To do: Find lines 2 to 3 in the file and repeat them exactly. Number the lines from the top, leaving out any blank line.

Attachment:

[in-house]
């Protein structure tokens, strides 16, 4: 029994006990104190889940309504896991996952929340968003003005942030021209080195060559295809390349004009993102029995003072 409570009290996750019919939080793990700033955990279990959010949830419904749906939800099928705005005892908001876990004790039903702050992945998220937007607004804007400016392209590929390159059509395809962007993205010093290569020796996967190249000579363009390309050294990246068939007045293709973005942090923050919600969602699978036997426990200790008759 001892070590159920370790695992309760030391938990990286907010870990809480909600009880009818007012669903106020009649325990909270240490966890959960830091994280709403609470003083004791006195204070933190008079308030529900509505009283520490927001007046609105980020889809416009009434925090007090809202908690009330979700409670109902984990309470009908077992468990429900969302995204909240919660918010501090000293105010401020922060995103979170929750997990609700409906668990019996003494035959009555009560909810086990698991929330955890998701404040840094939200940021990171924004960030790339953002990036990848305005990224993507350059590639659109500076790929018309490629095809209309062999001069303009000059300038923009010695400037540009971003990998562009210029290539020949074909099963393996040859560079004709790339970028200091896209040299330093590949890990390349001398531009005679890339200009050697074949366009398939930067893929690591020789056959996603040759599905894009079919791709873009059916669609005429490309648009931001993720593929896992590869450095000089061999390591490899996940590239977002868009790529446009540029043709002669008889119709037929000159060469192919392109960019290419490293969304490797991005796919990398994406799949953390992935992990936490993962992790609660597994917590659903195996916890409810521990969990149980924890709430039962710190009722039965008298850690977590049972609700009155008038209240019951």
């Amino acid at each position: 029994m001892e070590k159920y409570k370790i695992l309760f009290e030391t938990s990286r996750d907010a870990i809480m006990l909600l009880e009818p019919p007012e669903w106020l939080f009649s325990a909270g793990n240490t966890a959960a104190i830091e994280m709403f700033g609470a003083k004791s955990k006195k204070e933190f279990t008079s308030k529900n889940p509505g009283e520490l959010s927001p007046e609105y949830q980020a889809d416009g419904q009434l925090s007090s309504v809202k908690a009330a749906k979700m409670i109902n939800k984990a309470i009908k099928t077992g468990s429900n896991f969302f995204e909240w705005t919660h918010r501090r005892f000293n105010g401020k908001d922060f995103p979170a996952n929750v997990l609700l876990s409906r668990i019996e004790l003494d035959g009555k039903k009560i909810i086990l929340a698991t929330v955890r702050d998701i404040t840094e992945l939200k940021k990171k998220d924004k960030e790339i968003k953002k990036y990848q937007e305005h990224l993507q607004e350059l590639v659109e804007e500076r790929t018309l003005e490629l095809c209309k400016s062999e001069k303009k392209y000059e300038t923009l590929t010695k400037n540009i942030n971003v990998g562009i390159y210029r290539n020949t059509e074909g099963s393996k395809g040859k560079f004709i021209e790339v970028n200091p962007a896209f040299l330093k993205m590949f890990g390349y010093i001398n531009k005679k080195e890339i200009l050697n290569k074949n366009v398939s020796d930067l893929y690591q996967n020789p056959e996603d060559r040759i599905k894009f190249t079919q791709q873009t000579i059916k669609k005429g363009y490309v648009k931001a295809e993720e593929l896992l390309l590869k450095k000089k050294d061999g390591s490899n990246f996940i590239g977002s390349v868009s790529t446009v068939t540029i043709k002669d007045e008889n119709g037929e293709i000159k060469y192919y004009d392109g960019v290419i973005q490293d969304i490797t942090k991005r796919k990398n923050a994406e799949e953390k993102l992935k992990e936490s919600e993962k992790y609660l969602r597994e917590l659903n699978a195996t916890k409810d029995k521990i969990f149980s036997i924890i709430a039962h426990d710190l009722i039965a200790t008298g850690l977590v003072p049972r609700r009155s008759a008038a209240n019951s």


């Protein structure tokens, strides 16, 4: 029994006990104190889940309504896991996952929340968003003005942030021209080195060559295809390349004009993102029995003072 409570009290996750019919939080793990700033955990279990959010949830419904749906939800099928705005005892908001876990004790039903702050992945998220937007607004804007400016392209590929390159059509395809962007993205010093290569020796996967190249000579363009390309050294990246068939007045293709973005942090923050919600969602699978036997426990200790008759 001892070590159920370790695992309760030391938990990286907010870990809480909600009880009818007012669903106020009649325990909270240490966890959960830091994280709403609470003083004791006195204070933190008079308030529900509505009283520490927001007046609105980020889809416009009434925090007090809202908690009330979700409670109902984990309470009908077992468990429900969302995204909240919660918010501090000293105010401020922060995103979170929750997990609700409906668990019996003494035959009555009560909810086990698991929330955890998701404040840094939200940021990171924004960030790339953002990036990848305005990224993507350059590639659109500076790929018309490629095809209309062999001069303009000059300038923009010695400037540009971003990998562009210029290539020949074909099963393996040859560079004709790339970028200091896209040299330093590949890990390349001398531009005679890339200009050697074949366009398939930067893929690591020789056959996603040759599905894009079919791709873009059916669609005429490309648009931001993720593929896992590869450095000089061999390591490899996940590239977002868009790529446009540029043709002669008889119709037929000159060469192919392109960019290419490293969304490797991005796919990398994406799949953390992935992990936490993962992790609660597994917590659903195996916890409810521990969990149980924890709430039962710190009722039965008298850690977590049972609700009155008038209240019951």
């Amino acid at each position: 029994m001892e070590k159920y409570k370790i695992l309760f009290e030391t938990s990286r996750d907010a870990i809480m006990l909600l009880e009818p019919p007012e669903w106020l939080f009649s325990a909270g793990n240490t966890a959960a104190i830091e994280m709403f700033g609470a003083k004791s955990k006195k204070e933190f279990t008079s308030k529900n889940p509505g009283e520490l959010s927001p007046e609105y949830q980020a889809d416009g419904q009434l925090s007090s309504v809202k908690a009330a749906k979700m409670i109902n939800k984990a309470i009908k099928t077992g468990s429900n896991f969302f995204e909240w705005t919660h918010r501090r005892f000293n105010g401020k908001d922060f995103p979170a996952n929750v997990l609700l876990s409906r668990i019996e004790l003494d035959g009555k039903k009560i909810i086990l929340a698991t929330v955890r702050d998701i404040t840094e992945l939200k940021k990171k998220d924004k960030e790339i968003k953002k990036y990848q937007e305005h990224l993507q607004e350059l590639v659109e804007e500076r790929t018309l003005e490629l095809c209309k400016s062999e001069k303009k392209y000059e300038t923009l590929t010695k400037n540009i942030n971003v990998g562009i390159y210029r290539n020949t059509e074909g099963s393996k395809g040859k560079f004709i021209e790339v970028n200091p962007a896209f040299l330093k993205m590949f890990g390349y010093i001398n531009k005679k080195e890339i200009l050697n290569k074949n366009v398939s020796d930067l893929y690591q996967n020789p056959e996603d060559r040759i599905k894009f190249t079919q791709q873009t000579i059916k669609k005429g363009y490309v648009k931001a295809e993720e593929l896992l390309l590869k450095k000089k050294d061999g390591s490899n990246f996940i590239g977002s390349v868009s790529t446009v068939t540029i043709k002669d007045e008889n119709g037929e293709i000159k060469y192919y004009d392109g960019v290419i973005q490293d969304i490797t942090k991005r796919k990398n923050a994406e799949e953390k993102l992935k992990e936490s919600e993962k992790y609660l969602r597994e917590l659903n699978a195996t916890k409810d029995k521990i969990f149980s036997i924890i709430a039962h426990d710190l009722i039965a200790t008298g850690l977590v003072p049972r609700r009155s008759a008038a209240n019951s």